The case of Newbigin (Valuation Officer) v Monk is the most significant case on business rates payable by developers for many a year.
The owners of a floor of an office building, S.J. & J Monk had an opportunity. Their tenant had vacated, the lease had expired and the premises were empty. Monk decided to refurbish by splitting the floor into 3 separately lettable units. They stripped out the space, removed the cooling system and sanitary fittings, demolished the block walls and carried out other works.
Monk proposed that the rateable value be reduced from £102,000 being the value at which the premises had been assessed, to £1 to reflect what had occurred.
Mr Newbigin, the valuation officer, did not agree to reduce the rateable value. So Monk appealed to the Valuation Tribunal.
The Valuation Tribunal rejected Monk’s appeal. Monk appealed to the Upper Tribunal (Lands Chamber) (still referred to as the “Lands Tribunal”), the specialist tribunal for rating appeals. That tribunal held that for non-domestic rating the valuation of the premises followed reality. The premises were no more valuable than a boarded up, stripped out office floor might be. The rateable value was £1.
The valuation officer appealed to the Court of Appeal. The Court of Appeal examined both the principles of rental valuation as applied to rating and the assumption as to the state of the property in the rating legislation. This includes the assumption that the premises are in a reasonable state of repair. The Court of Appeal held that one assumes that an office building in the course of redevelopment was an office building in a reasonable state of repair.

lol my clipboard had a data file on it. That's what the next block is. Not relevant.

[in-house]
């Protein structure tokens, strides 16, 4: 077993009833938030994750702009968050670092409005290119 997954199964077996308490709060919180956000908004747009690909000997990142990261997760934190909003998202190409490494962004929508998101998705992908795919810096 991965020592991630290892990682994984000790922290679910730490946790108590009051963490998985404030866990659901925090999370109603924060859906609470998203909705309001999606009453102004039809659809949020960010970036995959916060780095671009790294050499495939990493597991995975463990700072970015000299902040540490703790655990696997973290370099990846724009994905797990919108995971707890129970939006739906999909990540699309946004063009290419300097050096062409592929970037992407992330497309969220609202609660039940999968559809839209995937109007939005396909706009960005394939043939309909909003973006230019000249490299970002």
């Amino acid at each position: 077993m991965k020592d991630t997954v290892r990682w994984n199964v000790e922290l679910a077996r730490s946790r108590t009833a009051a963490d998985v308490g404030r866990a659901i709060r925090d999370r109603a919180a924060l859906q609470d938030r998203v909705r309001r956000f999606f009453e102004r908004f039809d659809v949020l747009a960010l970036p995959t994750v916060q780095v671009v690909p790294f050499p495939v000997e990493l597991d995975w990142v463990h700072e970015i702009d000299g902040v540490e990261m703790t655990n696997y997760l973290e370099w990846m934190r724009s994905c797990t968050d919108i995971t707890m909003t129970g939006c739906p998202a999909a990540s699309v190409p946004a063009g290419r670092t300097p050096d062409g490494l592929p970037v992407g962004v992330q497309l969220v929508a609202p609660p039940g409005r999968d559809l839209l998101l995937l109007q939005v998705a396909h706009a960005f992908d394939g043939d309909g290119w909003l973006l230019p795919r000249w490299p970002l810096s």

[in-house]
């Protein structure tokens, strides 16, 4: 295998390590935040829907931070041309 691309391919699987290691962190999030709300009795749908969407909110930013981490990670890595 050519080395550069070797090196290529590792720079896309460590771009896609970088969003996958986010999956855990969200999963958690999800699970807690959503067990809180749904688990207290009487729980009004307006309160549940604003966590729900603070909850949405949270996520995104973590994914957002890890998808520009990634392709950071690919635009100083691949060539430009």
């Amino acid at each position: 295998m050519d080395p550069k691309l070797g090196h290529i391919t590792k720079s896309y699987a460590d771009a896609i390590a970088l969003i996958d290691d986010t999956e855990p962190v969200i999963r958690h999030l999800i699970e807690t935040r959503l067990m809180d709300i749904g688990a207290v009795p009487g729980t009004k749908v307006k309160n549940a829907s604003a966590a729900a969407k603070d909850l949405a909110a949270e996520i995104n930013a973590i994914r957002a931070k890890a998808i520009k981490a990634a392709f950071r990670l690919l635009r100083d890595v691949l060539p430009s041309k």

The consequences of the Court of Appeal’s decision
The outcome was disastrous for developers who found valuation officers seeking to keep premises assessed at full value until the construction of the new scheme for the building had begun. One site was assessed for rates payable of £8m more after the judgment than before.
Appeal to the UK Supreme Court
Monk was given permission to appeal to the UK Supreme Court, whose decision was delivered on Wednesday 1 March 2017.
The British Property Federation and the Rating Surveyors Association were given permission to intervene in the appeal.
The Supreme Court has decided that a commercial building undergoing redevelopment does not have to be valued as if it were still usable. On a date when the premises were simply a building undergoing reconstruction one does not assume that the premises are in reasonable repair as, for example “offices and premises”.
It is that assumption that leads to a full rateable value.
The Court held that whilst the physical state of the premises is assumed to be in repair, the mode or category of occupation is as found in reality. In the case of Monk, the premises were correctly categorised as premises under construction. That led to a rateable value of just £1.
The effect of the decision is that the building undergoing construction has only a nominal rateable value. For developers this is very good news indeed.
The Court rejected a submission by the valuation officer that the statutory wording concerning completion notices supported his case for saying that offices in repair ought to be assumed.
The outcome vindicates the decision of the British Property Federation and the Rating Surveyors Association to intervene in the appeal. The court described the intervention as “helpful”, adopting many of our points.
Berwin Leighton Paisner is pleased to have represented the interveners in this case.
On their behalf, we instructed Dan Kolinsky QC and Luke Wilcox of Landmark Chambers.
Appeals in the rating tribunal that raised the issue decided by the Supreme Court have been stayed. Those appeals should now be activated.
If you wish to discuss the outcome and how it may affect you, please contact Roger Cohen at email@example.com.